Fabric Washing – 2018 Update

I keep learning new things! The last time I wrote about fabric washing was in August 2017. (Click here, and on the link in that post, to read about why I always wash my fabric.) Since then I’ve made changes to my washing routine.  FYI: I never use laundry detergent or fabric softeners on my quilts or quilt fabric.

Retayne-RetroWash

  • I now use Retro Wash instead of Orvus Paste as the “soap” in the washer. Both work, but Retro Wash is easier to use.

Retro Wash is a powder. The instructions on the package are clear. Use 1 tablespoon per load in a top-loading HE machine. I don’t mix it with water first, but you probably could. I use the same amount of Retro Wash, no matter the size of the load, which might be wrong, but it works for me.

  •  Retayne is the chemical that sets the dye into the fabric. There is new, much improved, information on the label now.

The label says is to use 1 teaspoon of Retayne per yard of fabric in a HE machine, with warm water. It turns out that I wasn’t using near enough Retayne before! I mix the Retayne in a half-cup of water and pour it into the detergent receptacle.

Click here to find Retro Wash and Retayne.

  • Add 1 Color Catcher to pick up excess dye, just because.

Color Catchers catch the excess dye from the water. (I very much suspect that they have Synthrapol in them, but I don’t know that for sure.)

Since I changed my washing routine, the Color Catchers are coming out white, even in dark loads. I am happy!

When I wash quilts, I will use Retro Wash, at least 1 Color Catcher, and Synthrapol. Synthrapol keeps dye that has migrated into the wash water from re-depositing into the fabric. I haven’t done that yet — I’ll let you know when I do.

I do have one more bit of (mildly disturbing) news that I learned from a student who works for US Customs. There’s not a nice way to say it, so here goes: ships, and the containers on them, are often infested with vermin. Who leave droppings. ICK!!!!

I don’t know how fabric is wrapped for travel inside the container. It starts on rolls and later is folded, wound onto cardboard bolts, and then shrink-wrapped in plastic. That might happen here in the US, or overseas. Either way, the contamination is probably small. But still, that got my attention. (FYI: Most of our clothes are also imported so I’m now washing new clothes before I wear them.)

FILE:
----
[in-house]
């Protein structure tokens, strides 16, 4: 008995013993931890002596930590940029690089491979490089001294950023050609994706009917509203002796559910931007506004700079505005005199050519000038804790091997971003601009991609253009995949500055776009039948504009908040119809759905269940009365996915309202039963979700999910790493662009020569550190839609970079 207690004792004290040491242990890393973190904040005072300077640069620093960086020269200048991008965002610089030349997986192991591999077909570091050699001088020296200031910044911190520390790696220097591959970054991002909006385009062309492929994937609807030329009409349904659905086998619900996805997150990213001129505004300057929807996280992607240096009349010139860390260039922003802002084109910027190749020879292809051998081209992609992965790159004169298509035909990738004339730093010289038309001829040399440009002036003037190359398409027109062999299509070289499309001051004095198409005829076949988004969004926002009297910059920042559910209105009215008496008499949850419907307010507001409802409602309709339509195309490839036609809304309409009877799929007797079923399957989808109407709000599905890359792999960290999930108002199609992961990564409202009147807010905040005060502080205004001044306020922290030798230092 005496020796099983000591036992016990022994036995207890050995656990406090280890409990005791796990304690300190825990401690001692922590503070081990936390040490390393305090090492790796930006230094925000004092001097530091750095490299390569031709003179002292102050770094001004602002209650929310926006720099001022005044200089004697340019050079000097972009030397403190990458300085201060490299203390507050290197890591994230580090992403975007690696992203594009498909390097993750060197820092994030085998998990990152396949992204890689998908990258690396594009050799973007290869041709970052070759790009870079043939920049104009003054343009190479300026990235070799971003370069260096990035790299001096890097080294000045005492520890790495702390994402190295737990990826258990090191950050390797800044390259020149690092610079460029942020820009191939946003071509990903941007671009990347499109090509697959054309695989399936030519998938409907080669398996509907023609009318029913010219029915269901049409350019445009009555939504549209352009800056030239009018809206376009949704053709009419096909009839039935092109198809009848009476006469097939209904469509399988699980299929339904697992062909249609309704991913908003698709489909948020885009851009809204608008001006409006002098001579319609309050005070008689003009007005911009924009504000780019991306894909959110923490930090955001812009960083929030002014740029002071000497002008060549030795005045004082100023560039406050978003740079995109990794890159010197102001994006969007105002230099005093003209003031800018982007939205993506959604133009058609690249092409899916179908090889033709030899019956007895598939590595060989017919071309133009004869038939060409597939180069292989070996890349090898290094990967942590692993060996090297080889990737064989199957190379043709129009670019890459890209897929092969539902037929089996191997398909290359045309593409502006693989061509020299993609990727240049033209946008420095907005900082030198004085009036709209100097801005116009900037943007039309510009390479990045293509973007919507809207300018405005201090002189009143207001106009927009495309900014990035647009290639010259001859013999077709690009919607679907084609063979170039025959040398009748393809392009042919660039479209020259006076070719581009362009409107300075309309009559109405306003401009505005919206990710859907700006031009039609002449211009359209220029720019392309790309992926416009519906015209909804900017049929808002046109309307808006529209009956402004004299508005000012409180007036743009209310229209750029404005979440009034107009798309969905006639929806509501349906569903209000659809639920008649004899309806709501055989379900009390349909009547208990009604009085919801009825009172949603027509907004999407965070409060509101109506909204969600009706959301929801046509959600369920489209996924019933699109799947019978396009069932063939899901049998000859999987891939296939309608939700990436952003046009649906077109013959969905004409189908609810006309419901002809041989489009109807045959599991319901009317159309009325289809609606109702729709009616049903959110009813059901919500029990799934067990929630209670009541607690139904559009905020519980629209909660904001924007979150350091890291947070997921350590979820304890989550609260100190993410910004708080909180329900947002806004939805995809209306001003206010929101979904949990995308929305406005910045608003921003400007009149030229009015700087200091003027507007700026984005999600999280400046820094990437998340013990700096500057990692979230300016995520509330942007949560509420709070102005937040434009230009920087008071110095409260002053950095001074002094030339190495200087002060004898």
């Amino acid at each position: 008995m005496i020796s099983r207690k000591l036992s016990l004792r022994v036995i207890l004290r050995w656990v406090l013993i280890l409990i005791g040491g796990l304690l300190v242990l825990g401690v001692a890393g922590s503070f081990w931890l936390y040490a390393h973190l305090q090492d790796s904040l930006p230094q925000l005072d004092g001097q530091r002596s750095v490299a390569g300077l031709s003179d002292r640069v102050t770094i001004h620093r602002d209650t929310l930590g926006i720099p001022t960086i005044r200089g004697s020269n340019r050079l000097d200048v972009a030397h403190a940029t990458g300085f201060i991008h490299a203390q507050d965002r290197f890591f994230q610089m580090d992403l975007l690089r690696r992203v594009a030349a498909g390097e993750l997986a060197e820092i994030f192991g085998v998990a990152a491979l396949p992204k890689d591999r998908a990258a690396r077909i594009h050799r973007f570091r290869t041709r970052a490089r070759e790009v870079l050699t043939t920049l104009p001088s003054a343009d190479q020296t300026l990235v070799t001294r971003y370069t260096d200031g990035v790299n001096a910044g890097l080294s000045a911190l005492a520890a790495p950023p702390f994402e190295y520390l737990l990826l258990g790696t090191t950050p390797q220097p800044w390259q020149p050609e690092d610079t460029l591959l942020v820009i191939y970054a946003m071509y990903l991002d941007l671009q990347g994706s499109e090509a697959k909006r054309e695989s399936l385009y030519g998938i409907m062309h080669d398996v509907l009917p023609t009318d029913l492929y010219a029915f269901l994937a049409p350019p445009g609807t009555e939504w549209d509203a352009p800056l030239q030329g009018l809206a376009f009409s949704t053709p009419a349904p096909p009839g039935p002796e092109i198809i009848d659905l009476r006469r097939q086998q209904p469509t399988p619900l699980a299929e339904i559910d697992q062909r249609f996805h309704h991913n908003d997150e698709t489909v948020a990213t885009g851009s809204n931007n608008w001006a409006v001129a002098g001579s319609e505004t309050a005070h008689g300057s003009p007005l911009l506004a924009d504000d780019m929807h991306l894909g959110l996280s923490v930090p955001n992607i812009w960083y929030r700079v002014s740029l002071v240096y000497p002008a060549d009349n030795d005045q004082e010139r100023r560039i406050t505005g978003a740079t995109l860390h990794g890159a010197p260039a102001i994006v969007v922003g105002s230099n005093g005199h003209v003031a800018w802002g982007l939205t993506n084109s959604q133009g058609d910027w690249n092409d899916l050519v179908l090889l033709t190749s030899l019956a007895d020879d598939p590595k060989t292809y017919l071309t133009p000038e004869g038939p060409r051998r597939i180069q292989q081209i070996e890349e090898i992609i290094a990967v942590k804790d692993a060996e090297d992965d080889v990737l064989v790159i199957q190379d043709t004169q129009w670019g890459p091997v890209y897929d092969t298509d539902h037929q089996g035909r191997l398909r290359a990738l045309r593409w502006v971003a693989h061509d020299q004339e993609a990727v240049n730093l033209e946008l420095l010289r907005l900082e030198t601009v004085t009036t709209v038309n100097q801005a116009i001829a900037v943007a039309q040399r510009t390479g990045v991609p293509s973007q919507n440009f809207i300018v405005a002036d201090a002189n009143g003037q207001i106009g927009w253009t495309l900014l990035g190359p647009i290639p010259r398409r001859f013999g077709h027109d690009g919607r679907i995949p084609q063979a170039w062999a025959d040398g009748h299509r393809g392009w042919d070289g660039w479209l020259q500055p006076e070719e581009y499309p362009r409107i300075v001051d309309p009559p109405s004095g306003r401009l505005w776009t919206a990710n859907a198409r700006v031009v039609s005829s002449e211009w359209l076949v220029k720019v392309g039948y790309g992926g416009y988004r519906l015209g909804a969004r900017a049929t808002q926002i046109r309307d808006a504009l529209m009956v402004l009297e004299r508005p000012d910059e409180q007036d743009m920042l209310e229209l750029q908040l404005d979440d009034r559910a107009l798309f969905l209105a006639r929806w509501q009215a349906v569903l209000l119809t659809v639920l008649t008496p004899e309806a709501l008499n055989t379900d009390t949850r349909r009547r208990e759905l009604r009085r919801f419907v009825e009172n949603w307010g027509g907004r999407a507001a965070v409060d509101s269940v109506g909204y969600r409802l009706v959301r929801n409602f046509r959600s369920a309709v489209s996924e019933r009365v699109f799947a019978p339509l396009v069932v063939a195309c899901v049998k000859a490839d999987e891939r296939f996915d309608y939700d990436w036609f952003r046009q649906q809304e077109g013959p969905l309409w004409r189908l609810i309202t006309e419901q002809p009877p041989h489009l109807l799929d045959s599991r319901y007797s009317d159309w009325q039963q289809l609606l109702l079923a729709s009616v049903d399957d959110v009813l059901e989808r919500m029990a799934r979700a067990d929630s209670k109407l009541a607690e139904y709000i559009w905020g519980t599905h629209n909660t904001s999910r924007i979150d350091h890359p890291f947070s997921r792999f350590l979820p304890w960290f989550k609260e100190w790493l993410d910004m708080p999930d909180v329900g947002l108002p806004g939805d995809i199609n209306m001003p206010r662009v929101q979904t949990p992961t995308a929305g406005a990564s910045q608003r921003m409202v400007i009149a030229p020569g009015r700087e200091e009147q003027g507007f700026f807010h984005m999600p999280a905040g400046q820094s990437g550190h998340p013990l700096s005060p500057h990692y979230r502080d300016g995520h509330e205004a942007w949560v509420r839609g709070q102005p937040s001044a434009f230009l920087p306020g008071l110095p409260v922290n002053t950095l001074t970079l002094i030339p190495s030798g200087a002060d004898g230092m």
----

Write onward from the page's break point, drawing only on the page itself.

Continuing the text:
Show and Tell

Pam Rubinos sent me an email with two finished quilts. Both are just fantastic!

First up, Aunt Millie’s Garden:

PamRubinos-AuntMillie

Pam says:

I finally finished my Aunt Millie’s Garden quilt. I recently entered my Backyard Birds in our Palmetto Quilt Guild quilt show and received an Honorable Mention. My name for this quilt is Not Your Everyday Backyard Birds! because I had so much fun being creative with my birds.  Loved making each quilt. Thank you for your inspiring patterns!

Here is Pam’s version of Backyard Birds. I love everything about both quilts. Thank you, Pam, for sharing!

PamRubinos-BackyardBirds

Mystery Sale

This mystery package has a value of $55.95 but will be yours for only $25! Click the link or the image to order:

https://www.pieceocake.com/shop/c/p/Mystery-Package-x32215610.htm

Mystery Bundle

It wouldn’t be a mystery if I told you what was inside, but I can tell you that you will be happy when you open it. There are a limited number of packages — when they’re gone, they’re gone.

 

Show and Tell

Marian sent me another picture! The blocks are from our book, Backyard Birds.

MarianPhelps-2.jpg

Here’s what Marian said:

These were made by me when I first moved to Africa. I learned so much, like you can have 4 different background fabrics that aren’t matchy-matchy and how soothing hand applique can be. Also, a little whimsy make like more fun. My favorite fabric is the hedgehog leaves.

I really like her background choices, and the fabrics she used around the blocks. Together, they set off the applique perfectly. Thank you, Marian, for sharing you work!